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Ok now what else can I do?

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Cause you've, you've kicked that goal.

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Now let's set the bar higher.

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Strengthens

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your integrity, right?

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Strings your own, um, um, your own, like how your discipline.

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Yeah, you know, weight lifting is the most tangible out there.

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Uh, outcome you got.

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Okay.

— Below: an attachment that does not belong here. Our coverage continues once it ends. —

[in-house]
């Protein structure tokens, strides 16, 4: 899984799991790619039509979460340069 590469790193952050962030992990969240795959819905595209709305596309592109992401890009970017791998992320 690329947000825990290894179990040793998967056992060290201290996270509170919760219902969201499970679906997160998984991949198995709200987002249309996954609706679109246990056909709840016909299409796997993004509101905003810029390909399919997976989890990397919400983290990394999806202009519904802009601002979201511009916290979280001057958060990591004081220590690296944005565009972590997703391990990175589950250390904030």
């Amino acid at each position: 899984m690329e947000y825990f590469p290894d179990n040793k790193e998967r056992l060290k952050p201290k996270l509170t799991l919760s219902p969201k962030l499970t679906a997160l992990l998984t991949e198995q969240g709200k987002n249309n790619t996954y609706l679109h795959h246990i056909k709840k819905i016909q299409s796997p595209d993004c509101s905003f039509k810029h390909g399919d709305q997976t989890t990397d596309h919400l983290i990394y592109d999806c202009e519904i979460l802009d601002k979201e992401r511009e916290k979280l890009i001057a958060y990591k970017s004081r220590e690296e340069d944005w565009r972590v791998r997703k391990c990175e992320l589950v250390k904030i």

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We're going to start with fixed killers on the ball.

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You're right.

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Okay.

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So now I've done 50 kilos.

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Can I do 60?

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Wow.

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I did 60.

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Can I do 70?

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Wow.

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Did 70.

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And you peak at some point, but then you need to make a decision.

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Right?

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Do I make everything else looped back in so I can keep, cause it's not just